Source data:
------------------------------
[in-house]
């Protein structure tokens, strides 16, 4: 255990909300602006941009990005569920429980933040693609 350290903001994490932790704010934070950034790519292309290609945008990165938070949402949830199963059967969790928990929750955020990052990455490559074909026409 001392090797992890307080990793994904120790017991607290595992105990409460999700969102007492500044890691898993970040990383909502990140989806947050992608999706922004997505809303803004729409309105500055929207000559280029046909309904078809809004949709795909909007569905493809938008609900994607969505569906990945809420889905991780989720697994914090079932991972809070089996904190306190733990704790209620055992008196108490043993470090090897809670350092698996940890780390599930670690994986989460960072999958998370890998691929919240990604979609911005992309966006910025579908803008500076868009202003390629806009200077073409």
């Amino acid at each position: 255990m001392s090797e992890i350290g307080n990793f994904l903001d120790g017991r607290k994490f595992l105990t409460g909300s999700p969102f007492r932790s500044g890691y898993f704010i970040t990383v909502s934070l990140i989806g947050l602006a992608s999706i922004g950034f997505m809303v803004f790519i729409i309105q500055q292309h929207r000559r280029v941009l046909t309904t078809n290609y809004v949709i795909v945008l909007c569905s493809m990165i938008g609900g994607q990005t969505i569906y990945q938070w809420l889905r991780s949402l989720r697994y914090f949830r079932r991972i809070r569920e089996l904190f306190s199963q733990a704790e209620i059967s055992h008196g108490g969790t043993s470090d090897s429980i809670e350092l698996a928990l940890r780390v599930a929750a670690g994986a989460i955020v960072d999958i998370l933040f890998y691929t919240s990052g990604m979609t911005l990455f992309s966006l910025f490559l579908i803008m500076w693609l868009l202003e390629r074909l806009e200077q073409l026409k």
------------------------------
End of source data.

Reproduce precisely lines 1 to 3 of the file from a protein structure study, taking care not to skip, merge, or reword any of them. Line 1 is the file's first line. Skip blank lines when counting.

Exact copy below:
[in-house]
């Protein structure tokens, strides 16, 4: 255990909300602006941009990005569920429980933040693609 350290903001994490932790704010934070950034790519292309290609945008990165938070949402949830199963059967969790928990929750955020990052990455490559074909026409 001392090797992890307080990793994904120790017991607290595992105990409460999700969102007492500044890691898993970040990383909502990140989806947050992608999706922004997505809303803004729409309105500055929207000559280029046909309904078809809004949709795909909007569905493809938008609900994607969505569906990945809420889905991780989720697994914090079932991972809070089996904190306190733990704790209620055992008196108490043993470090090897809670350092698996940890780390599930670690994986989460960072999958998370890998691929919240990604979609911005992309966006910025579908803008500076868009202003390629806009200077073409």
């Amino acid at each position: 255990m001392s090797e992890i350290g307080n990793f994904l903001d120790g017991r607290k994490f595992l105990t409460g909300s999700p969102f007492r932790s500044g890691y898993f704010i970040t990383v909502s934070l990140i989806g947050l602006a992608s999706i922004g950034f997505m809303v803004f790519i729409i309105q500055q292309h929207r000559r280029v941009l046909t309904t078809n290609y809004v949709i795909v945008l909007c569905s493809m990165i938008g609900g994607q990005t969505i569906y990945q938070w809420l889905r991780s949402l989720r697994y914090f949830r079932r991972i809070r569920e089996l904190f306190s199963q733990a704790e209620i059967s055992h008196g108490g969790t043993s470090d090897s429980i809670e350092l698996a928990l940890r780390v599930a929750a670690g994986a989460i955020v960072d999958i998370l933040f890998y691929t919240s990052g990604m979609t911005l990455f992309s966006l910025f490559l579908i803008m500076w693609l868009l202003e390629r074909l806009e200077q073409l026409k």